The Caribbean
Islands, big and small, face special challenges in meeting their electrical service needs.  Most don’t have local sources of energy, although some use wood, other kinds of biomass, hydroelectric, and geothermal energy. Importing fuel, such as diesel, is expensive and polluting. Many islands are also vulnerable to tropical storms and hurricanes that play havoc with transmission lines and other components of the electrical system. Consider the damage that Hurricane Maria caused in Puerto Rico last year, including the estimated loss of about 3,000 lives, and from which the island is still recovering.

Forty island countries and other territories in the Caribbean formed the $1-billion Caribbean Climate-Smart Accelerator in August 2018 to create more self-sufficient and resilient energy systems.[15]

The Sahel Region of Africa
Along the southern edge of the Sahara Desert is a huge savanna region called the Sahel. At over 1,000,000 mi.², it is one-third the size of the Sahara.

“The Desert to Power Program . . . seeks to make use of this massive swathe of territory to develop 10,000 megawatts (MW) worth of solar energy to provide electricity to 250 million people — including for 90 million off-grid.”[16]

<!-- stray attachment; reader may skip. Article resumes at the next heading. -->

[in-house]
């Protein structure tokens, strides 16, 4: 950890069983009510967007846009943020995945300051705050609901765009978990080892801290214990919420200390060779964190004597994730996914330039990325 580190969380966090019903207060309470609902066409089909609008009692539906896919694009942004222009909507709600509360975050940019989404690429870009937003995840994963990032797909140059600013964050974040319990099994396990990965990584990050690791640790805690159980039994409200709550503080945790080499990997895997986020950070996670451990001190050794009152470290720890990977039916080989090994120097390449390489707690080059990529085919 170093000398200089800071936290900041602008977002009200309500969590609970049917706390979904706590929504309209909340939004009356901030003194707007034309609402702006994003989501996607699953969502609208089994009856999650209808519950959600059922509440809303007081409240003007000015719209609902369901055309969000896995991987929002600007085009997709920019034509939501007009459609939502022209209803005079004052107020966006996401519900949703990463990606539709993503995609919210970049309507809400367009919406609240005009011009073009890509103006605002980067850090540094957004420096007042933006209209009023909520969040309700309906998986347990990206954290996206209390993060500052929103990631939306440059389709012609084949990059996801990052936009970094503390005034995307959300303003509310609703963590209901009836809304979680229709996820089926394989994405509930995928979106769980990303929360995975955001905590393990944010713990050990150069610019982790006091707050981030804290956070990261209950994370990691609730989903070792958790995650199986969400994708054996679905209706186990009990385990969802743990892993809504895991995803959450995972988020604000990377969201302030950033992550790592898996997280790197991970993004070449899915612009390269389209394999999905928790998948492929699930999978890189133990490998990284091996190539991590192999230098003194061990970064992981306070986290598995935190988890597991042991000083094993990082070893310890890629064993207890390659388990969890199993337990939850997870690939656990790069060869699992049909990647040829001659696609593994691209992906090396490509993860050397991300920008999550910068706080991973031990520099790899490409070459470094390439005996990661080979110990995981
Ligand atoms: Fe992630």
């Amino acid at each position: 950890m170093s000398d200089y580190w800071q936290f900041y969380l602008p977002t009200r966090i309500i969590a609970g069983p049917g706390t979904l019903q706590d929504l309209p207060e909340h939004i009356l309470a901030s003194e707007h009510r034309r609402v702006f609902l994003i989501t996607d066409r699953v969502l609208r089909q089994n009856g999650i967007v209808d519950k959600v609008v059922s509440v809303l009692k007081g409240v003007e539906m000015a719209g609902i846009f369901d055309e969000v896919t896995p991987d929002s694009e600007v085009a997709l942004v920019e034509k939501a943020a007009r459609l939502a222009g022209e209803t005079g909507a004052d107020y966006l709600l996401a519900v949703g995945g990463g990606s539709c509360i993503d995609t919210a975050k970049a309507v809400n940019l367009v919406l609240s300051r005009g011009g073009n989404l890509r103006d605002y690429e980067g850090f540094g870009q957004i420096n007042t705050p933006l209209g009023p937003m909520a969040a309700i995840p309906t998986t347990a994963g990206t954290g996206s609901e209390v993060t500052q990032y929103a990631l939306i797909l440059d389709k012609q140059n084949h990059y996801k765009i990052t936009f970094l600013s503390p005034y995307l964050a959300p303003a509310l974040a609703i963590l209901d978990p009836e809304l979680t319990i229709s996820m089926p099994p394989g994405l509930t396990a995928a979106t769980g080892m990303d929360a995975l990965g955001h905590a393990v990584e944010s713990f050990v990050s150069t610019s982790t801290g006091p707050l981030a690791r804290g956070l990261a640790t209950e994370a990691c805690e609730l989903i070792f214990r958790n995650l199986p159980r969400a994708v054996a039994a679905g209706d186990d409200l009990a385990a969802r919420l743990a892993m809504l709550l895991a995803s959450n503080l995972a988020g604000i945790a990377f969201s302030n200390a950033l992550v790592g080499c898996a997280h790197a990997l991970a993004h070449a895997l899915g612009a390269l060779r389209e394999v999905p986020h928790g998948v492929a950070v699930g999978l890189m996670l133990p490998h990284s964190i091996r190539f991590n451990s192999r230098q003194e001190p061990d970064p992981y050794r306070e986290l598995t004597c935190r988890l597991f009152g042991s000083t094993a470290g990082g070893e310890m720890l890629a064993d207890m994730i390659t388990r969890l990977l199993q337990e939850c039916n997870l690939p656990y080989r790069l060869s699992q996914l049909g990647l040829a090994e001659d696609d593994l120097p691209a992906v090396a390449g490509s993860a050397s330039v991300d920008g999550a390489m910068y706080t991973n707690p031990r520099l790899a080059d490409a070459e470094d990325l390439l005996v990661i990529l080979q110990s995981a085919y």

Here are some strengths of the community-based solar model:

      • Relatively inexpensive
      • Can have its own microgrid, independent of a large-scale transmission grid
      • Easy to transport, install, and maintain
      • Costs can be based on usage
      • Decision-making can be through cooperative or other locally elected boards
      • Can generate jobs and new business activity
      • Can improve the quality of everyday life and health

And here are some of the challenges to expanding the model so that it reaches as many communities as possible:

      • Start-up capital
      • Expertise to source materials and set up local systems
      • Ongoing monitoring and support

There are a number of international and national programs, both public and private, that are expanding their involvement in the creation of community solar programs. There is still a long way to go to provide renewable energy to the billion-plus people who have little or no access to it now. However, based on the analysis of the World Energy Outlook Report, “energy for all” by 2030 is an achievable goal.

small-scale solar energy


[1] World Energy Outlook 2017: From Poverty to Prosperity, International, International Energy Agency.

[2] The Paris Agreement, United Nations Climate Change, 2018.